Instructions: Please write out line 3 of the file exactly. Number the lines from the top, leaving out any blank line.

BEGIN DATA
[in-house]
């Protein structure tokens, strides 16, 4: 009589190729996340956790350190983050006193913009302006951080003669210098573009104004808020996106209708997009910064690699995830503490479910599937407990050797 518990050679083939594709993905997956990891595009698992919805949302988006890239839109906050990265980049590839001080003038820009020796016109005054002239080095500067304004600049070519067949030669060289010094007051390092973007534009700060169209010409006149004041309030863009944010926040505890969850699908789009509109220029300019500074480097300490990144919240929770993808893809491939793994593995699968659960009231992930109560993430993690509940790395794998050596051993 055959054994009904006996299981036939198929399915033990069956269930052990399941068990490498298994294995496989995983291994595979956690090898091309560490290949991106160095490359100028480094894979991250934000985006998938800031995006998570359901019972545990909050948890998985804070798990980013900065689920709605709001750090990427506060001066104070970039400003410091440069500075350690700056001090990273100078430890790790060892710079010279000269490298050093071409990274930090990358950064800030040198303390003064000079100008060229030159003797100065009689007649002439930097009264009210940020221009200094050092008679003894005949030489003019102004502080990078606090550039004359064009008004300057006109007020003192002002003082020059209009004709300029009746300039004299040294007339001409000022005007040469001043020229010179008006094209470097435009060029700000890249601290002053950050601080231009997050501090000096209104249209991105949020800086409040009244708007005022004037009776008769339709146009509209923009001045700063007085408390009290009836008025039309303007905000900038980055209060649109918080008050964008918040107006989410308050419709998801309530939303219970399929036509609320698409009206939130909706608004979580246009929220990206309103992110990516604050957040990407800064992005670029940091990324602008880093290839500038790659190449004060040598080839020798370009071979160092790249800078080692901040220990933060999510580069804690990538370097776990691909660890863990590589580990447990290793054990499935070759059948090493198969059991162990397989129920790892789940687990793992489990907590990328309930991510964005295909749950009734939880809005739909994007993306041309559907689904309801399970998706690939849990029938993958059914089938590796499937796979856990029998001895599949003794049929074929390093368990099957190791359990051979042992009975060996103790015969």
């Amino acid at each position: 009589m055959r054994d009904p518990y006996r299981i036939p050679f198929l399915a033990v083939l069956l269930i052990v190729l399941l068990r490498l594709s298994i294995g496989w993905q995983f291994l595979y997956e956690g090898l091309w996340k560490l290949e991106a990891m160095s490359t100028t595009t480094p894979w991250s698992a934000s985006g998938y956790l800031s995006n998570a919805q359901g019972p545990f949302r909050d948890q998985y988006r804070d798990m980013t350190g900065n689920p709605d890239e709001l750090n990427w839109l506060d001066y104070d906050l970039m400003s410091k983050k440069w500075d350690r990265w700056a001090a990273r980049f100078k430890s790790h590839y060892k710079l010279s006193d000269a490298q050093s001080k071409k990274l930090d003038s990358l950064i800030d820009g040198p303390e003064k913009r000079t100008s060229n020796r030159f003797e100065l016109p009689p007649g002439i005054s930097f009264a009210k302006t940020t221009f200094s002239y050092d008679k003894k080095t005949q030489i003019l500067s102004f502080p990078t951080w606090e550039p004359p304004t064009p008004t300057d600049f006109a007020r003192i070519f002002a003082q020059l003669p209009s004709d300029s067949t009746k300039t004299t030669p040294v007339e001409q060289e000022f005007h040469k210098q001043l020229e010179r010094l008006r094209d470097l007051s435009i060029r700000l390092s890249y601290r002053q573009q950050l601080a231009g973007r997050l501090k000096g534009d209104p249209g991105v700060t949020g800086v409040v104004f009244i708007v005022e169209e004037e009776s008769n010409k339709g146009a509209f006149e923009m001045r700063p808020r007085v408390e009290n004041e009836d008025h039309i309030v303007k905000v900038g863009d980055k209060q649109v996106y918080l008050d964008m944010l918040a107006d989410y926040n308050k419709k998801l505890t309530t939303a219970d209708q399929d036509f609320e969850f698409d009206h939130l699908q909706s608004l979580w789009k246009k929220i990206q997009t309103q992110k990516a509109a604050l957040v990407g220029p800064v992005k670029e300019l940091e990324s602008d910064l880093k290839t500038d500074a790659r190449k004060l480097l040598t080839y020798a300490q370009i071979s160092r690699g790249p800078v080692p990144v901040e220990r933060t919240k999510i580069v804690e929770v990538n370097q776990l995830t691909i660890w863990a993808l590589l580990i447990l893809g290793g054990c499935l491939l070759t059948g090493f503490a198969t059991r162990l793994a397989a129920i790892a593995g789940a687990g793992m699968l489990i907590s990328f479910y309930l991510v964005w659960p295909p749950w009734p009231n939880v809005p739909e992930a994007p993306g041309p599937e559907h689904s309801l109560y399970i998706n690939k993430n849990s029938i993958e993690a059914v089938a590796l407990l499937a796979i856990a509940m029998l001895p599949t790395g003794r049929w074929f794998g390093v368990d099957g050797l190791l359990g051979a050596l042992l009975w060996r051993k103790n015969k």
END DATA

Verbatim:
């Amino acid at each position: 009589m055959r054994d009904p518990y006996r299981i036939p050679f198929l399915a033990v083939l069956l269930i052990v190729l399941l068990r490498l594709s298994i294995g496989w993905q995983f291994l595979y997956e956690g090898l091309w996340k560490l290949e991106a990891m160095s490359t100028t595009t480094p894979w991250s698992a934000s985006g998938y956790l800031s995006n998570a919805q359901g019972p545990f949302r909050d948890q998985y988006r804070d798990m980013t350190g900065n689920p709605d890239e709001l750090n990427w839109l506060d001066y104070d906050l970039m400003s410091k983050k440069w500075d350690r990265w700056a001090a990273r980049f100078k430890s790790h590839y060892k710079l010279s006193d000269a490298q050093s001080k071409k990274l930090d003038s990358l950064i800030d820009g040198p303390e003064k913009r000079t100008s060229n020796r030159f003797e100065l016109p009689p007649g002439i005054s930097f009264a009210k302006t940020t221009f200094s002239y050092d008679k003894k080095t005949q030489i003019l500067s102004f502080p990078t951080w606090e550039p004359p304004t064009p008004t300057d600049f006109a007020r003192i070519f002002a003082q020059l003669p209009s004709d300029s067949t009746k300039t004299t030669p040294v007339e001409q060289e000022f005007h040469k210098q001043l020229e010179r010094l008006r094209d470097l007051s435009i060029r700000l390092s890249y601290r002053q573009q950050l601080a231009g973007r997050l501090k000096g534009d209104p249209g991105v700060t949020g800086v409040v104004f009244i708007v005022e169209e004037e009776s008769n010409k339709g146009a509209f006149e923009m001045r700063p808020r007085v408390e009290n004041e009836d008025h039309i309030v303007k905000v900038g863009d980055k209060q649109v996106y918080l008050d964008m944010l918040a107006d989410y926040n308050k419709k998801l505890t309530t939303a219970d209708q399929d036509f609320e969850f698409d009206h939130l699908q909706s608004l979580w789009k246009k929220i990206q997009t309103q992110k990516a509109a604050l957040v990407g220029p800064v992005k670029e300019l940091e990324s602008d910064l880093k290839t500038d500074a790659r190449k004060l480097l040598t080839y020798a300490q370009i071979s160092r690699g790249p800078v080692p990144v901040e220990r933060t919240k999510i580069v804690e929770v990538n370097q776990l995830t691909i660890w863990a993808l590589l580990i447990l893809g290793g054990c499935l491939l070759t059948g090493f503490a198969t059991r162990l793994a397989a129920i790892a593995g789940a687990g793992m699968l489990i907590s990328f479910y309930l991510v964005w659960p295909p749950w009734p009231n939880v809005p739909e992930a994007p993306g041309p599937e559907h689904s309801l109560y399970i998706n690939k993430n849990s029938i993958e993690a059914v089938a590796l407990l499937a796979i856990a509940m029998l001895p599949t790395g003794r049929w074929f794998g390093v368990d099957g050797l190791l359990g051979a050596l042992l009975w060996r051993k103790n015969k």